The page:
After the treatment, Nikki felt ready to have a child, something she had thought would never be possible. Now, she is able to hug her family, play with her son and interact comfortably with others. She’s no longer a prisoner in her own body.

“It’s incredible to be present in my own life,” she says.

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Dr. Peggy Richter, head of the Frederick W. Thompson Anxiety Disorders Centre at Sunnybrook.Kevin Van Paassen/ Sunnybrook Health Sciences Centre

Learning the skills to live with OCD

Treating severe OCD at the live-in program, the largest of its kind in Canada, comes down to three important elements, says Dr. Peggy Richter, head of the Frederick W. Thompson Anxiety Disorders Centre.

First, an individual must be willing to face their worst fears. “The treatment relies on their willingness to trigger symptoms and tolerate the distress as they learn new skills to put into practice,” she says.

Secondly, a team of experts works with them on the slow and often painstaking process to help them reduce unhelpful behaviours with proven treatments. “Our typical patients are working with the team six hours a day,” says Dr. Richter.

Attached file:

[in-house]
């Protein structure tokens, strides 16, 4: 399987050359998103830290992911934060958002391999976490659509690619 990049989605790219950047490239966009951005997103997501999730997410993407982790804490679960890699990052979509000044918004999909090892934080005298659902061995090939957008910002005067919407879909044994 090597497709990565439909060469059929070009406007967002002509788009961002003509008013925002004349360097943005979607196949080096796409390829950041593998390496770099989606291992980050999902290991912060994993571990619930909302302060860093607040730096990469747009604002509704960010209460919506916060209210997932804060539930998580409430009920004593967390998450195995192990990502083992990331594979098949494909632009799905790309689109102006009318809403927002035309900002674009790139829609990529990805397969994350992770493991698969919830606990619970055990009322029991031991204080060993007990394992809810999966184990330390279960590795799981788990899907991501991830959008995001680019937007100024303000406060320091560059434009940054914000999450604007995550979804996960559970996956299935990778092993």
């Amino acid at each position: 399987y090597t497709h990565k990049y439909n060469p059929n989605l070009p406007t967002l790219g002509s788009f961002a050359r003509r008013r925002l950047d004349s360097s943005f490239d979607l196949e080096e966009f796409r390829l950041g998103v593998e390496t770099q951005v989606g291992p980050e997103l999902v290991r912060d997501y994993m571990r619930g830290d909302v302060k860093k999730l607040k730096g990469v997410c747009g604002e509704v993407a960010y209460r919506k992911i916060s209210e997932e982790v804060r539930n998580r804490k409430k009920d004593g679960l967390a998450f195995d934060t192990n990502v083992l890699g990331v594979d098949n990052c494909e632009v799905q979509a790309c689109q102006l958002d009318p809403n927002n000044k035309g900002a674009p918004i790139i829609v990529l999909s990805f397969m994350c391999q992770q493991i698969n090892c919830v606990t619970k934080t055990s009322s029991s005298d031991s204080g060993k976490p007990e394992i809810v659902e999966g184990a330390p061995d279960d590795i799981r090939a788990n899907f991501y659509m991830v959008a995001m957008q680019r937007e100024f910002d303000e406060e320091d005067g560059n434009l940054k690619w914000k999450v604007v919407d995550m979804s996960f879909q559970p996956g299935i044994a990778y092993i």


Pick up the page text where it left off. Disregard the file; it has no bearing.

A third crucial element is the support of peers participating in the program, says Dr. Richter. “It’s a sense of inspiration and connection: those who are doing well become more involved in the support of those doing less well.”

Treatment focuses on cognitive behavioural therapy (CBT), which involves helping individuals learn to challenge their OCD by resisting their rituals and changing their faulty thinking patterns. Other forms of treatment include mindfulness, which is learning to pay attention to the present moment in a non-judgmental way, and dialectical behavioural therapy (DBT), a form of CBT that helps individuals regulate intense emotions and improve their interpersonal relationships. Other activities include yoga, occupational therapy, art therapy and nature walks.

“I felt like I was in the right hands… finally.”

Nikki Murphy on treatment at Sunnybrook’s Frederick W. Thompson Anxiety Disorders Centre

Goals are set for patients, says Dr. Richter, which gradually increase in magnitude until the patient is able to overcome their fear. For example, a patient afraid of germs might be encouraged to touch a surface in their own room, gradually touching other items in public spaces until they can handle touching any doorknob.

Central to Nikki’s treatment was exposure and response prevention, where patients are slowly exposed to their fear triggers and learn to resist performing any compulsions, using new tools to help them cope and manage the anxiety.

The team worked with her to first discuss her biggest fear – pointing. She worked up to pointing at inanimate objects and finally at other people.

Program participants typically stay on-site for eight weeks but can stay for 10 weeks or more depending on their progress and treatment plan. After that time, participants are discharged and have a two-week “step down” program that supports them as they leave this highly structured program and try to apply their new skills at home.